When a brand becomes an experience and takes on a life of its own, neither the creator nor the consumer is in control anymore. That’s a really exciting space to be in, the rules are entirely unwritten. But it also means there’s no way that experience can be transferred, because it is so personal. It’s the final destination for the brand that has achieved everything else, the only place left to go is complete reinvention. That’s where Tim and Carol have gone to, and I guess I’m on my way as well. Good luck guys.

Bluefreeway shares rise, questions remain March 6, 2008

Posted by David Gillespie in industry news.
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Two days after announcing it had entered due dilligence with a third party looking to acquire it, Bluefreeway’s shares have again closed up, rounding out the day at 36 cents having opened on 25. This despite media group Mitchell Communications announcing yesterday it had been the one looking at the troubled group of companies but pulled out, releasing the following statement:

“…given the recent announcements of BlueFreeway, Mitchell Communication has informed BlueFreeway this afternoon that it has decided not to proceed with further discussions at this time.”

Bluefreeway will no doubt look for other avenues to explore, though its hard to foresee the kind of company willing to take on a ship of that size. When trouble first appeared it seemed at first moves would be made to spin-off the profitable parts of the business and shut down the rest. This still seems like the best play, and the only one the market is going to swallow in any sort of sustainable fashion.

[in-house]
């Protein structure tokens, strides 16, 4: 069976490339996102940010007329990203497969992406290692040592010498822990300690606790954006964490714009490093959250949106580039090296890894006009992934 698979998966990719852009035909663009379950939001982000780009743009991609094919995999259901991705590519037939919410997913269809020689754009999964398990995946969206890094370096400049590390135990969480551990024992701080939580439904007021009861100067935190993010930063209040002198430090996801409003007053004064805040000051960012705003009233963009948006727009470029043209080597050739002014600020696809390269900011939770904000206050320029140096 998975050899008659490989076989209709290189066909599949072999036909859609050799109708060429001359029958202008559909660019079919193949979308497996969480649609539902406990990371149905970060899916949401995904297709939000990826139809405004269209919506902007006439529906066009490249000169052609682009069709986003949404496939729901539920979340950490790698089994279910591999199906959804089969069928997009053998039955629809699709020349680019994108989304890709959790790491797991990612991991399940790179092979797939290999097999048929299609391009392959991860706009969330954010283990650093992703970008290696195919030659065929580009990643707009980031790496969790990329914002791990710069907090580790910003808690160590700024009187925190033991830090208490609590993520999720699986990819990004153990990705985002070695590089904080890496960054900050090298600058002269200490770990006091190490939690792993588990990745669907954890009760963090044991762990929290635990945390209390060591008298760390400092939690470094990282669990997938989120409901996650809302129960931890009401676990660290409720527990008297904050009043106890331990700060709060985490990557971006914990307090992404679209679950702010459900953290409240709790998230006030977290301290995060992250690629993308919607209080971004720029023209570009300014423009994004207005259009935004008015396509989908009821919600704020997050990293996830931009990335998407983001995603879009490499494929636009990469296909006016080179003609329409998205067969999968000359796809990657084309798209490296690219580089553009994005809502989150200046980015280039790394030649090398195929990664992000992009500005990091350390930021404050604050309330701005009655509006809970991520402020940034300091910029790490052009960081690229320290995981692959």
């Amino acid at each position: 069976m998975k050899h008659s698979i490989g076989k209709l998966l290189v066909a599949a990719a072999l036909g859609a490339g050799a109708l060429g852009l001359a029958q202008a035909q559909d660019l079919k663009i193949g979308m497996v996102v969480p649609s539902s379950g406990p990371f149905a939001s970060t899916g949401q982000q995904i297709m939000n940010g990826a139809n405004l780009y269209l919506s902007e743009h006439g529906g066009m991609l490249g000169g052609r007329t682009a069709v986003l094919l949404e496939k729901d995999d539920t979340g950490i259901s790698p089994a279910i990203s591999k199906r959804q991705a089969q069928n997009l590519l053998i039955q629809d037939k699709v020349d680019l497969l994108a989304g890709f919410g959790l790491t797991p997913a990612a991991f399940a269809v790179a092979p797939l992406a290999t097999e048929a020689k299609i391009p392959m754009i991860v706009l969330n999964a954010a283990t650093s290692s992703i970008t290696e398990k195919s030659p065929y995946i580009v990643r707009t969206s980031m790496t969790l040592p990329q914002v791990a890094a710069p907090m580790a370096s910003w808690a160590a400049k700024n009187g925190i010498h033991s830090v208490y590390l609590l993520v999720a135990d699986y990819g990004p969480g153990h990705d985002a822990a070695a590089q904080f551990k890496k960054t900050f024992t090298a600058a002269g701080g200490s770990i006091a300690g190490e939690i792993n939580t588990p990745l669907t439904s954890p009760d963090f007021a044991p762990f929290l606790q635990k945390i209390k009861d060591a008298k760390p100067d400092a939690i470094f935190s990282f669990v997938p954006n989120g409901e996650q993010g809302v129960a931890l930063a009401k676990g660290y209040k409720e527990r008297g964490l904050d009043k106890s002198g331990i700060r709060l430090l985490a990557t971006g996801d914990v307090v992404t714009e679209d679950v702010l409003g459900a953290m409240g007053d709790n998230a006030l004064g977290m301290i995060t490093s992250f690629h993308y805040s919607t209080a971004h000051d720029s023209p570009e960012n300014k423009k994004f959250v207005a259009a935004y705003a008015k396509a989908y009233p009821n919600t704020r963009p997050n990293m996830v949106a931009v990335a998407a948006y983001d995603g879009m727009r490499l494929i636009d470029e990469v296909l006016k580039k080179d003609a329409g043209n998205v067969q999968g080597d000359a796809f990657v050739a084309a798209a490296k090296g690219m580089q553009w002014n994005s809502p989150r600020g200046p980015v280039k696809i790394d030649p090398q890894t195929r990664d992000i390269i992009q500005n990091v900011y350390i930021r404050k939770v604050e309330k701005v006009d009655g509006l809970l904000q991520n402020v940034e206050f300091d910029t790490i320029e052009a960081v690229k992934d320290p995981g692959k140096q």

Bluefreeway; Indigo Hindsight March 3, 2008

Posted by David Gillespie in industry news.
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Does anyone have any thoughts on the capital that funded this apparently batshit insane run through the Australian market? Somewhere in here there is an incredible story to be told. I’m willing to bet it has a bit to do with each of these things.

Are You a Partner or a Provider? March 3, 2008

Posted by David Gillespie in work/life.
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Those who know me will tell you I love a feisty debate. I’m sure a few ex-girlfriends would even tell you I argue for the sake of arguing, but if I’m guilty of playing Devil’s advocate a bit too much, it stems wholly from a love of learning and a constant desire to prove myself and my own ideas wrong. I don’t mind being wrong at all, as I’ve said before, I’m quite happy not to be right; I’m simply working towards being least wrong.